NFL player Tim Tebow and reality television star Willie Robertson were just two of the well-known names to headline the Wildfire Conference for Men, held at Liberty University's Vines Center in Lynchburg, Va., this past weekend.
The conference, which took place March 8 and 9, sold out to a 10,000-male audience and featured the headliners Tim Tebow, who is a quarterback for the New York Jets, Willie Robertson, star of A&E's reality show "Duck Dynasty," as well as former Atlanta Braves pitcher John Smoltz.
"Men from all walks of life – grandfathers, fathers, sons, brothers, hunting buddies, and more –came together to worship God and learn more about the life of true adventure that God intends for every man," Michael Queen, director of marketing at the American Association of Christian Counselors, which sponsored the Wildfire conference, told The Christian Post via email. more >>
NY Jets quarterback Tim Tebow is facing criticism yet again for his choice of speaking engagements, just weeks after canceling his scheduled appearance at First Baptist Church of Dallas with Pastor Robert Jeffress.
Tebow's speaking engagements have made for a lot of news stories in recent months – he was criticized last month by a number of liberal sources that described Pastor Jeffress as an anti-gay preacher who was also anti-Mormon and anti-Semitic. Jeffress explained that he was not teaching people to hate anyone, but Tebow still decided to cancel his appearance after "new information" was made available to him.
Some conservative commentators said that the quarterback, one of the most popular Christian sports figures in recent times, did the wrong thing by listening to the media and backing down from the appearance in Texas. more >>
Pastor Robert Jeffress says he was surprised when New York Jets quarterback Tim Tebow canceled an upcoming speaking engagement at his Dallas megachurch, and believes the media firestorm surrounding the event likely had more to do with the decision than did the church's much-scrutinized beliefs.
Jeffress, the senior pastor of First Baptist Church of Dallas, told The Christian Post that Tebow informed him in a telephone call Wednesday evening that he was backing out of speaking at the church in April. The NFL star told Jeffress he "needed to lay low and steer clear of controversy" because of both personal and professional issues.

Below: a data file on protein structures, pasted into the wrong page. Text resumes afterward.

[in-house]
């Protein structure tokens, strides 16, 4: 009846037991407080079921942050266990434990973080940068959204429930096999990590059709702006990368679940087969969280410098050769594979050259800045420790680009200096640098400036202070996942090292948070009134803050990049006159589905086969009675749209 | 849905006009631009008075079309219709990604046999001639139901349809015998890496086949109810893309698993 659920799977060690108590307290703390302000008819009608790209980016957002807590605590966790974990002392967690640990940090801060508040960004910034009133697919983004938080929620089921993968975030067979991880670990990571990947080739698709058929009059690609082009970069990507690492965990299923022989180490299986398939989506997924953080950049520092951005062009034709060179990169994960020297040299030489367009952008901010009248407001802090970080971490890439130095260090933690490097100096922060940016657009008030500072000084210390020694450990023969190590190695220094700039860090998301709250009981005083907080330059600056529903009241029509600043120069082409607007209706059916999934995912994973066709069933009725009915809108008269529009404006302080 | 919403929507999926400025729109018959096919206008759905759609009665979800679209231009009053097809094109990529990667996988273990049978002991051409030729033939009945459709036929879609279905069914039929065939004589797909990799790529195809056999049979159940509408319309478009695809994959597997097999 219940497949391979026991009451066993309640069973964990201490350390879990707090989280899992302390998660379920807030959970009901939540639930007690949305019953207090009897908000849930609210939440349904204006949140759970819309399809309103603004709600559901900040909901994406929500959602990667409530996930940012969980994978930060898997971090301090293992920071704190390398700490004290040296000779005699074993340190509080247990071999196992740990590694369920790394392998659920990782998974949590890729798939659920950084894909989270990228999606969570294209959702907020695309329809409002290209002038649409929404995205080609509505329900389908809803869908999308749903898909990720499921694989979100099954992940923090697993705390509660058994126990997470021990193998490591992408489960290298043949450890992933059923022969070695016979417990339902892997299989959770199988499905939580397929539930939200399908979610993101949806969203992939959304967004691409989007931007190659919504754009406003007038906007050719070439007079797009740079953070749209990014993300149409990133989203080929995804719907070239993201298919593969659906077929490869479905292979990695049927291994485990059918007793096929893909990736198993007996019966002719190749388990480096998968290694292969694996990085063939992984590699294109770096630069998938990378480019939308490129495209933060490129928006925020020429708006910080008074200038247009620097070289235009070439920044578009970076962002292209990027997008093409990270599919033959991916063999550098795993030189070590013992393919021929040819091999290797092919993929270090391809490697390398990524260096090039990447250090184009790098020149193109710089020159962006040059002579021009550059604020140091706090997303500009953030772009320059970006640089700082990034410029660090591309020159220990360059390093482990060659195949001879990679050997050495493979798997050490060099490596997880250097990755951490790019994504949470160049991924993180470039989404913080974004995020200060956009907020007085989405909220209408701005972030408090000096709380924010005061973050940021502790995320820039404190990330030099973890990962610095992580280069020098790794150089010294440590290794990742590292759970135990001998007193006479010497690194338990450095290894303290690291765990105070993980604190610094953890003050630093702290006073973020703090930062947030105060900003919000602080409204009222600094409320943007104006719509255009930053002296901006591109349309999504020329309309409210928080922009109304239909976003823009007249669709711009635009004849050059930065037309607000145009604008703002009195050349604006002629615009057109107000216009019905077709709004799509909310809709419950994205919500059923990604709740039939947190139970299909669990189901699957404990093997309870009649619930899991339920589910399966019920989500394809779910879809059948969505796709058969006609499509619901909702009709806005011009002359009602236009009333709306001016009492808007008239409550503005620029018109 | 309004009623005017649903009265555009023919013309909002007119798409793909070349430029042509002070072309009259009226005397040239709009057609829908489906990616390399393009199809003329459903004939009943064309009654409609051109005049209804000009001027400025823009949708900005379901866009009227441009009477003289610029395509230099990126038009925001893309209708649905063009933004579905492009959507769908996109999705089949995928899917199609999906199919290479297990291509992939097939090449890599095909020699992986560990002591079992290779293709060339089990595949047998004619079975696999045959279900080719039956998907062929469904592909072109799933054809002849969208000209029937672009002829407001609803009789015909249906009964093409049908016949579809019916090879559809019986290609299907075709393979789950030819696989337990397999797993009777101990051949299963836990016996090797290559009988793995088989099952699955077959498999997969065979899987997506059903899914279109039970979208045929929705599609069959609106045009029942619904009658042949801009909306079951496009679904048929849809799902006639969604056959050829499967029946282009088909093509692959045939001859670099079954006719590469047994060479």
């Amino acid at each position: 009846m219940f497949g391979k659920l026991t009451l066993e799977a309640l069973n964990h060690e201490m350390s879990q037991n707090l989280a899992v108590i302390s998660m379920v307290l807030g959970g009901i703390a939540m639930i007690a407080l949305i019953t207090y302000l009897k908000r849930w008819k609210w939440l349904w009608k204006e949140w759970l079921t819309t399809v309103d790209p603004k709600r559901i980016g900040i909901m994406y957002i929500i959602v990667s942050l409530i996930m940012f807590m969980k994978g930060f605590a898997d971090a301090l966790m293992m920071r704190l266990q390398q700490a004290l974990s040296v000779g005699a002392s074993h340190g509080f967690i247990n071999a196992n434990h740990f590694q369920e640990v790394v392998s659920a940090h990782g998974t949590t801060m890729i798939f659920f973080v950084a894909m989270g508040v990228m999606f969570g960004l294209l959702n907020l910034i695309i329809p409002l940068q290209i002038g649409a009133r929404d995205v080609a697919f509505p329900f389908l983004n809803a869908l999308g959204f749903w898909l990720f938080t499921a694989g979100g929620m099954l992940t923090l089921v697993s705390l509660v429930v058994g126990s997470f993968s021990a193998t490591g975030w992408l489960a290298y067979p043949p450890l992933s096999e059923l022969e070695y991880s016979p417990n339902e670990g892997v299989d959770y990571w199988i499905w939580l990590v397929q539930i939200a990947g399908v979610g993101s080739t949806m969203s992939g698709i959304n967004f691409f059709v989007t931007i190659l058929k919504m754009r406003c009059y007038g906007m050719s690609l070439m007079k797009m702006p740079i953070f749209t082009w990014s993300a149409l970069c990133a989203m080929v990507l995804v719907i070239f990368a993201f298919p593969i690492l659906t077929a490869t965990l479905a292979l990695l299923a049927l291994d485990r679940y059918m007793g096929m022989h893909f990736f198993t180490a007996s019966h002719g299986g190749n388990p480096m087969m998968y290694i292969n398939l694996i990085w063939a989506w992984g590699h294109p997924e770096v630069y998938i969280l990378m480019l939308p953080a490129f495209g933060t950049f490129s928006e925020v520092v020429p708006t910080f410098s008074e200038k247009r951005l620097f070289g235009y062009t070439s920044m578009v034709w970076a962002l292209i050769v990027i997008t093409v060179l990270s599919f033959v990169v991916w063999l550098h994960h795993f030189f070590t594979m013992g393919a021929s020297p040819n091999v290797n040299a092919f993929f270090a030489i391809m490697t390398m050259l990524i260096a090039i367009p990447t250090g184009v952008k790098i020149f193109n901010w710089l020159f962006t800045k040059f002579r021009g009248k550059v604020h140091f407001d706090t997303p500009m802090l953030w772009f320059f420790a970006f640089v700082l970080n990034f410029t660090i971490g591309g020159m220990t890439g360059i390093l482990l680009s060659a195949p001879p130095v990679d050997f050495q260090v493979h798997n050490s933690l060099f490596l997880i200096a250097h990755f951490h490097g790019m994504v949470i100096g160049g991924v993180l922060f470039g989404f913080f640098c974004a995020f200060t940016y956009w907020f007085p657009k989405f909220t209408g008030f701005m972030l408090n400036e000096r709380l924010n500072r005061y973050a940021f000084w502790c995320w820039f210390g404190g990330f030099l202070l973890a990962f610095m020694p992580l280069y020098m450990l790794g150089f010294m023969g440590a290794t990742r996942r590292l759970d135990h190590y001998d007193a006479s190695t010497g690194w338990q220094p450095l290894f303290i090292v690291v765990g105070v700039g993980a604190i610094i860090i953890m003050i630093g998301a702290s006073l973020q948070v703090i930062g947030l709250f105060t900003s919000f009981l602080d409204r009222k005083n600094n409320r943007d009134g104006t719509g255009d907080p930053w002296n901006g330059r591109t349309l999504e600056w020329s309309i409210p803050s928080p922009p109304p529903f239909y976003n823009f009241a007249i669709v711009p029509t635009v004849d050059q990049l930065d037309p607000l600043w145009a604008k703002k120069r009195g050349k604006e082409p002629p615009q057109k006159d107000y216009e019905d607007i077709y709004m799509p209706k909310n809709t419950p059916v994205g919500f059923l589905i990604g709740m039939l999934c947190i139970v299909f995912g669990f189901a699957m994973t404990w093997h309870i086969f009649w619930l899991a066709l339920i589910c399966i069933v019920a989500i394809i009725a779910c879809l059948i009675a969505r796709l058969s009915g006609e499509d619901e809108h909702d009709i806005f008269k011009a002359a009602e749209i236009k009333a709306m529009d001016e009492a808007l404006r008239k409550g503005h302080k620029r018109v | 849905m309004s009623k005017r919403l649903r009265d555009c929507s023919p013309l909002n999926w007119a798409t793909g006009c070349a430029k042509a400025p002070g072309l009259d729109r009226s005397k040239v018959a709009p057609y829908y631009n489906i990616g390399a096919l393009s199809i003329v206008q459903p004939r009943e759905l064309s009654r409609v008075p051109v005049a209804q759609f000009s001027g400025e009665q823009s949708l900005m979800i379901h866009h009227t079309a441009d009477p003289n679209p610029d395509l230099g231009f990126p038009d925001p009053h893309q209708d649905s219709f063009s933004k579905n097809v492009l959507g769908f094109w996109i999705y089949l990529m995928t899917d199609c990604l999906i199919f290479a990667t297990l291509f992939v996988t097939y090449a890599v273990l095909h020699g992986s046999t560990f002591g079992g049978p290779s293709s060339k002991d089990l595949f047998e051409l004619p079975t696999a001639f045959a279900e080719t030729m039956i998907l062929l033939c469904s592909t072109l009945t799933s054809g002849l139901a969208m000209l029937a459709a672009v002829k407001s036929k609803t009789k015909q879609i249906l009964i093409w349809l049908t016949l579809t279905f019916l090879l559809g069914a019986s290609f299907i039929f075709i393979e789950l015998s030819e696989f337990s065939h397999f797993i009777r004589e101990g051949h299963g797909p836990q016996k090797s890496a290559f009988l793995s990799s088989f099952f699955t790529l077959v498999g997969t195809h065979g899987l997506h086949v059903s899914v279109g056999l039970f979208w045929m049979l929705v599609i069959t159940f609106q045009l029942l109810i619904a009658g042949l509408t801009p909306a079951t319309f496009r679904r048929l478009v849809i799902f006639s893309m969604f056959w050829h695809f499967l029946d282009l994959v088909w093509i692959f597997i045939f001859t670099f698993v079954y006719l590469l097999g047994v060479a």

Prior to the decision, critics of Jeffress' views on other religions and homosexuality argued that Tebow shouldn't make an appearance at the church, which some labeled as hateful. After their phone conversation, however, the evangelical quarterback sent Jeffress a text message saying that he was still prayerfully considering speaking to the 11,000-member church, though he later announced via his social media accounts that he had decided against it. more >>
Evangelistic athlete Tim Tebow announced on Thursday that he has canceled his scheduled appearance to talk at First Baptist Church of Dallas, Texas, led by Pastor Robert Jeffress, whom some media are decrying as "anti-gay."
Although not being specific about his reasoning, the N.Y. Jets quarterback posted on Facebook:
"While I was looking forward to sharing a message of hope and Christ's unconditional love with the faithful members of the historic First Baptist Church of Dallas in April, due to new information that has been brought to my attention, I have decided to cancel my upcoming appearance. I will continue to use the platform God has blessed me with to bring Faith, Hope and Love to all those needing a brighter day. Thank you for all of your love and support. God Bless!" more >>
The Commonwealth of Virginia is once again considering a bill that would allow school districts to let homeschoolers try out for public school sports teams.
Known as the "Tim Tebow" bill, House Bill 1442 was introduced by Republican Delegate Rob Bell of the 58th District and was passed by the House of Delegates. It will be sent to the State Senate.
"No public school shall become a member of any organization or entity whose purpose is to regulate or govern interscholastic programs that does not deem eligible for participation a student who … is receiving home instruction," reads HB 1442 in part. more >>
Although some people poke fun at professional athletes like Ray Lewis, who glorified God throughout his journey to the Super Bowl, a new study has found that Americans look to these types of high-profile individuals more than they do to faith leaders for inspiration.
The Barna Group, a market research firm that specializes in studying religious beliefs among Americans and how they impact faith and culture, recently released a study claiming that athletes have more influence than pastors. An estimated two-thirds of Americans- about 64 percent- believe that professional athletes influence people in American society more than professional faith leaders, according to the report released on the Barna Group website.
This belief seems to be most prevalent among whites, parents, people who have graduated college and those who make more than $60,000 a year. However, some still believe that faith leaders impact their lives the most, including those who attend church weekly and take in earnings of less than $40,000 each year. more >>